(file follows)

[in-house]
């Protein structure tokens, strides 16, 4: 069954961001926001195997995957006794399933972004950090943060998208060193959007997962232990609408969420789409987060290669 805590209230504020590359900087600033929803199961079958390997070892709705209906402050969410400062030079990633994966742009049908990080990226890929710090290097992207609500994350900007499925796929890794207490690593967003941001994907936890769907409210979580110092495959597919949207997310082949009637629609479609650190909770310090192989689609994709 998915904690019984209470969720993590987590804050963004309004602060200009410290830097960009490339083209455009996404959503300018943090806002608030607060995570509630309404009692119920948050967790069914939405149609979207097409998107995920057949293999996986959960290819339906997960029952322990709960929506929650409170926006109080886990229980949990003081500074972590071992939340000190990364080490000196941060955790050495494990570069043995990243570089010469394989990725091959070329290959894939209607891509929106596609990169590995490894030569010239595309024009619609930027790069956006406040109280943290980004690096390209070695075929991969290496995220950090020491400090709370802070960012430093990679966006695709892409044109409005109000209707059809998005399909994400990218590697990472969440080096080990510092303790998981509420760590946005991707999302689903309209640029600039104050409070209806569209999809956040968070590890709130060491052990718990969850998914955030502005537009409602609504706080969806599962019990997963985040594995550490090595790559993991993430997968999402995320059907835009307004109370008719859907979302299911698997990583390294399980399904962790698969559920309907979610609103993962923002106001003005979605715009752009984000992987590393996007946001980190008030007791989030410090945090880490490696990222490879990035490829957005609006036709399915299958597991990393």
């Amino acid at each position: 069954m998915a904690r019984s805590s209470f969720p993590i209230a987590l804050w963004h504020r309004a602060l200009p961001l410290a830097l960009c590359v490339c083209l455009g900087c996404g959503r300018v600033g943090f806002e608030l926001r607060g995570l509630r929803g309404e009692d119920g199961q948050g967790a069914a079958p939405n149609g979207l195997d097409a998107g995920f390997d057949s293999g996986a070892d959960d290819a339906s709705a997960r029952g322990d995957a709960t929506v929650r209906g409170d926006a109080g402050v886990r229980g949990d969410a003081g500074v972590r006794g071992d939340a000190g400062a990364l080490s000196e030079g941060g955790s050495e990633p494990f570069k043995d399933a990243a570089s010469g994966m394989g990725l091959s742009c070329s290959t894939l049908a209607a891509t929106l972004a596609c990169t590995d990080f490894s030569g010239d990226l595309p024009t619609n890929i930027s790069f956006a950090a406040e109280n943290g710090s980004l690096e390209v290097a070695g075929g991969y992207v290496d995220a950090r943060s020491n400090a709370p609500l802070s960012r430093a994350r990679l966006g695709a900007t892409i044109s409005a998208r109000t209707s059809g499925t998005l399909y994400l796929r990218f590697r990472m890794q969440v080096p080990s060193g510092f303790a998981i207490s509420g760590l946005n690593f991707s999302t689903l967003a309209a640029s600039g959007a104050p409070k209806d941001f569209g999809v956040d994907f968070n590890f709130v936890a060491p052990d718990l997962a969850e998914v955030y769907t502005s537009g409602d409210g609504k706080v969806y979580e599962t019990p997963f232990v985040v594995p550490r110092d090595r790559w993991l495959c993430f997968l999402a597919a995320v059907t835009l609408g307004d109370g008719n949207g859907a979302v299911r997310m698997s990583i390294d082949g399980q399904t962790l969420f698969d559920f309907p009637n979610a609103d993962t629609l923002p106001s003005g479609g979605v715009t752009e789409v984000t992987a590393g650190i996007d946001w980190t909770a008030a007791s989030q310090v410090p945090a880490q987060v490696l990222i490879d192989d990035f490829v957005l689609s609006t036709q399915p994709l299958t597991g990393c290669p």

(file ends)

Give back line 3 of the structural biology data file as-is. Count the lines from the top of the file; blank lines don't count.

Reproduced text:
């Amino acid at each position: 069954m998915a904690r019984s805590s209470f969720p993590i209230a987590l804050w963004h504020r309004a602060l200009p961001l410290a830097l960009c590359v490339c083209l455009g900087c996404g959503r300018v600033g943090f806002e608030l926001r607060g995570l509630r929803g309404e009692d119920g199961q948050g967790a069914a079958p939405n149609g979207l195997d097409a998107g995920f390997d057949s293999g996986a070892d959960d290819a339906s709705a997960r029952g322990d995957a709960t929506v929650r209906g409170d926006a109080g402050v886990r229980g949990d969410a003081g500074v972590r006794g071992d939340a000190g400062a990364l080490s000196e030079g941060g955790s050495e990633p494990f570069k043995d399933a990243a570089s010469g994966m394989g990725l091959s742009c070329s290959t894939l049908a209607a891509t929106l972004a596609c990169t590995d990080f490894s030569g010239d990226l595309p024009t619609n890929i930027s790069f956006a950090a406040e109280n943290g710090s980004l690096e390209v290097a070695g075929g991969y992207v290496d995220a950090r943060s020491n400090a709370p609500l802070s960012r430093a994350r990679l966006g695709a900007t892409i044109s409005a998208r109000t209707s059809g499925t998005l399909y994400l796929r990218f590697r990472m890794q969440v080096p080990s060193g510092f303790a998981i207490s509420g760590l946005n690593f991707s999302t689903l967003a309209a640029s600039g959007a104050p409070k209806d941001f569209g999809v956040d994907f968070n590890f709130v936890a060491p052990d718990l997962a969850e998914v955030y769907t502005s537009g409602d409210g609504k706080v969806y979580e599962t019990p997963f232990v985040v594995p550490r110092d090595r790559w993991l495959c993430f997968l999402a597919a995320v059907t835009l609408g307004d109370g008719n949207g859907a979302v299911r997310m698997s990583i390294d082949g399980q399904t962790l969420f698969d559920f309907p009637n979610a609103d993962t629609l923002p106001s003005g479609g979605v715009t752009e789409v984000t992987a590393g650190i996007d946001w980190t909770a008030a007791s989030q310090v410090p945090a880490q987060v490696l990222i490879d192989d990035f490829v957005l689609s609006t036709q399915p994709l299958t597991g990393c290669p």